Physiological Benefits of High Intensity Interval Training for Individuals with Parkinson's Disease

Duplea, Sergiu-Gabriel
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University of Guelph

This thesis investigated the effects of high intensity interval training (HIIT) and continuous moderate intensity training (CMIT) on maximal exercise capacity (VO2max), resting and exercising hemodynamics, and clinical symptoms in eighteen men and women with Parkinson’s Disease. Participants were randomized to HIIT (n=9), or CMIT (n=9) groups and completed two pre-training visits. Participants completed clinical questionnaires and performed a progressive exercise test to determine VO2max. Measurements of arterial stiffness and wave reflection characteristics were recorded. Continuous hemodynamic measurements were recorded during a 2-minute isometric handgrip contraction followed by 3-minutes of post-exercise circulatory occlusion. Participants then completed 10 weeks (3x/week; 1 hour/session) of HIIT or CMIT at the Guelph YMCA followed by the same two days of post-testing. HIIT provided clinically relevant improvements in VO2max, UPDRS part III, and BDI-II scores which were greater compared to CMIT. Both exercise protocols provided no improvements in fatigue and resting or exercising hemodynamics.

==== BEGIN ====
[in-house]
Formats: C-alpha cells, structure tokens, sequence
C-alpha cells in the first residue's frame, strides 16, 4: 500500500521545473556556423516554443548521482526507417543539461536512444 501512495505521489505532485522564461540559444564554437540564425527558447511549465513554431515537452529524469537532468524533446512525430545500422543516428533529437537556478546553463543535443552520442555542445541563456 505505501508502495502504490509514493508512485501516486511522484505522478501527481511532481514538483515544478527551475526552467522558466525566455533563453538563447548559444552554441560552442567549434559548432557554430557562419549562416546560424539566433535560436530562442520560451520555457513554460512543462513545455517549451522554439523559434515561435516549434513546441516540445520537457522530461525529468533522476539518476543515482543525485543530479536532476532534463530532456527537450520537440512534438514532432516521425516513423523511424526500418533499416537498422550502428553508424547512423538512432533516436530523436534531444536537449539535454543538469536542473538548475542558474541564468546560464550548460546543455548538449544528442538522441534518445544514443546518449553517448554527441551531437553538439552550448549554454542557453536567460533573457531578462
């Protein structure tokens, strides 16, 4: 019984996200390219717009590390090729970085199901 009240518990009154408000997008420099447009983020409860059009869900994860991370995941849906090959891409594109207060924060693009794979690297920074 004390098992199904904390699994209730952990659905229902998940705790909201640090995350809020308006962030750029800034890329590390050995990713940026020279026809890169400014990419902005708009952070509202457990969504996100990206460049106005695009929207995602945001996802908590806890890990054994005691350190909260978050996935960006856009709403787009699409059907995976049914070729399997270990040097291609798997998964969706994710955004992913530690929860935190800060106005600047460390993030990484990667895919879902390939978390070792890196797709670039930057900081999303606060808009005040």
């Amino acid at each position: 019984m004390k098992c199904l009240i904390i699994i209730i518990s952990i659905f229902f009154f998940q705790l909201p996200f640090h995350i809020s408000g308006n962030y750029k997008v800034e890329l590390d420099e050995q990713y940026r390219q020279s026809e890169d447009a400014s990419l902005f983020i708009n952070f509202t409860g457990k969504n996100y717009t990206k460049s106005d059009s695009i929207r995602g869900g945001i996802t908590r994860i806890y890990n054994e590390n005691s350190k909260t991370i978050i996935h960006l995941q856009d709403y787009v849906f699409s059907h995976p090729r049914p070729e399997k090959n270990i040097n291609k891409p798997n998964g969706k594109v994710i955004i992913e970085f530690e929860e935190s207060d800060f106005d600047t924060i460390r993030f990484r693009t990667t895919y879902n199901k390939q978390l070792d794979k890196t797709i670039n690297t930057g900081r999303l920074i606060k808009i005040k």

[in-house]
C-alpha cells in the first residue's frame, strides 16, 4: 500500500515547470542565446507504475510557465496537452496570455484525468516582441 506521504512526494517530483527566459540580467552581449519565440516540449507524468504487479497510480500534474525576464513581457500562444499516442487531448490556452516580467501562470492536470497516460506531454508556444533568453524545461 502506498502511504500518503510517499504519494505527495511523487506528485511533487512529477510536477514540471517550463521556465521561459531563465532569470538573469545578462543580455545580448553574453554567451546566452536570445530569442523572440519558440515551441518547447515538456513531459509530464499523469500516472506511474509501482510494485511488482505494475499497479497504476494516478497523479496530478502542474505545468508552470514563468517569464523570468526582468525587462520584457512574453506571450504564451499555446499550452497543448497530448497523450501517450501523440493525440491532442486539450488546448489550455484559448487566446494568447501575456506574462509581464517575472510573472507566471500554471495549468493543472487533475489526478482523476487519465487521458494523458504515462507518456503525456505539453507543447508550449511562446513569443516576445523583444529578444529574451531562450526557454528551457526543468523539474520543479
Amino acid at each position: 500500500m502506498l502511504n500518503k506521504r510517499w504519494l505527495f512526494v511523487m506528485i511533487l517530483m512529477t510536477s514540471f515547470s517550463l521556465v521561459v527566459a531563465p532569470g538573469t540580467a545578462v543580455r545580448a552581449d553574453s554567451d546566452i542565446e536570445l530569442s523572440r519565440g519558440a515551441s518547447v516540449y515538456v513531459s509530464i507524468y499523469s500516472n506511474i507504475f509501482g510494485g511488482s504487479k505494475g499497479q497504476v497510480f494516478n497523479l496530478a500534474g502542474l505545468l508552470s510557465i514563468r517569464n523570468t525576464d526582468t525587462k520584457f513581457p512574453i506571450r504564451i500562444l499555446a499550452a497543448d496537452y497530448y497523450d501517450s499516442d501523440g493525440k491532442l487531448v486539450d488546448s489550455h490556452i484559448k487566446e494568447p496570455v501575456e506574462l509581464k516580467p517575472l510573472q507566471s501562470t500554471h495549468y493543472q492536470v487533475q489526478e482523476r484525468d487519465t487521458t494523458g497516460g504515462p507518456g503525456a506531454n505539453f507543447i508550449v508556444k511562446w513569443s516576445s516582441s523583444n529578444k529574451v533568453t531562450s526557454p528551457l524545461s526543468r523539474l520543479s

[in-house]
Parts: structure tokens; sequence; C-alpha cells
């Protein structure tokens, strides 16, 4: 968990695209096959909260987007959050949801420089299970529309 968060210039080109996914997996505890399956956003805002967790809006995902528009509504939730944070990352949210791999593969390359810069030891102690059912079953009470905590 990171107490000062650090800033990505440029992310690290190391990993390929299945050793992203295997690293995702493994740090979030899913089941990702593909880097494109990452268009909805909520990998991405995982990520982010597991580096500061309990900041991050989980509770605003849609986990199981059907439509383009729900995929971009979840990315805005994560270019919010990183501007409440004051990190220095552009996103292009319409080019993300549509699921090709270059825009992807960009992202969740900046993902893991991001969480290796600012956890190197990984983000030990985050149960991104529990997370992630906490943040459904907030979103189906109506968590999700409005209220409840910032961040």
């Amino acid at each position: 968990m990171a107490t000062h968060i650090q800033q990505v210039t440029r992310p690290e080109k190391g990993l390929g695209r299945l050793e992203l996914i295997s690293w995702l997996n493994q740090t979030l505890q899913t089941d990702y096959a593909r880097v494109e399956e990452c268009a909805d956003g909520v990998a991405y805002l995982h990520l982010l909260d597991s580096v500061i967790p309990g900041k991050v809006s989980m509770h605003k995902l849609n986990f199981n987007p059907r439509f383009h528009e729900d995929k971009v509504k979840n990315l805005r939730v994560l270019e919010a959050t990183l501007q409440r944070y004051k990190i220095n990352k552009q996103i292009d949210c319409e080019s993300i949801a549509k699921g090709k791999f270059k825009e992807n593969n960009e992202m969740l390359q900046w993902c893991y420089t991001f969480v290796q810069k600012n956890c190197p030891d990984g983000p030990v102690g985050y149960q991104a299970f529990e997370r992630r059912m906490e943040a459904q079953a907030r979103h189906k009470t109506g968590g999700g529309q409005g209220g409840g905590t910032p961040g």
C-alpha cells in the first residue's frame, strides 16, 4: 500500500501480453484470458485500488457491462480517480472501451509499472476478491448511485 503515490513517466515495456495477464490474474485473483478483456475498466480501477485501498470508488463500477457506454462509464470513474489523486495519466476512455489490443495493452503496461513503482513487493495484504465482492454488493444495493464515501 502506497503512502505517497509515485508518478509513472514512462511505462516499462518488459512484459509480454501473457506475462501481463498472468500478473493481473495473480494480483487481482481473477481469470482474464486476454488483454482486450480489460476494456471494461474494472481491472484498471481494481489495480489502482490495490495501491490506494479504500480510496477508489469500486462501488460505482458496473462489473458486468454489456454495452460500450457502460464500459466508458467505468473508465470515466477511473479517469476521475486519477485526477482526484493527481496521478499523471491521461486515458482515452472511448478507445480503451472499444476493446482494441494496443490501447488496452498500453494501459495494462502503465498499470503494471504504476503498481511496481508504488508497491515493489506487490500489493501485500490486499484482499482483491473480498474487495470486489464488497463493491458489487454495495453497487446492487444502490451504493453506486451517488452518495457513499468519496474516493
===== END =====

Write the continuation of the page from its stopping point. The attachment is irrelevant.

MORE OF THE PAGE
Parkinson's Disease, Interval training, HIIT, MICT, CMIT, high intensity, high intensity interval training, continuous training, moderate intensity, VO2max, exercise capacity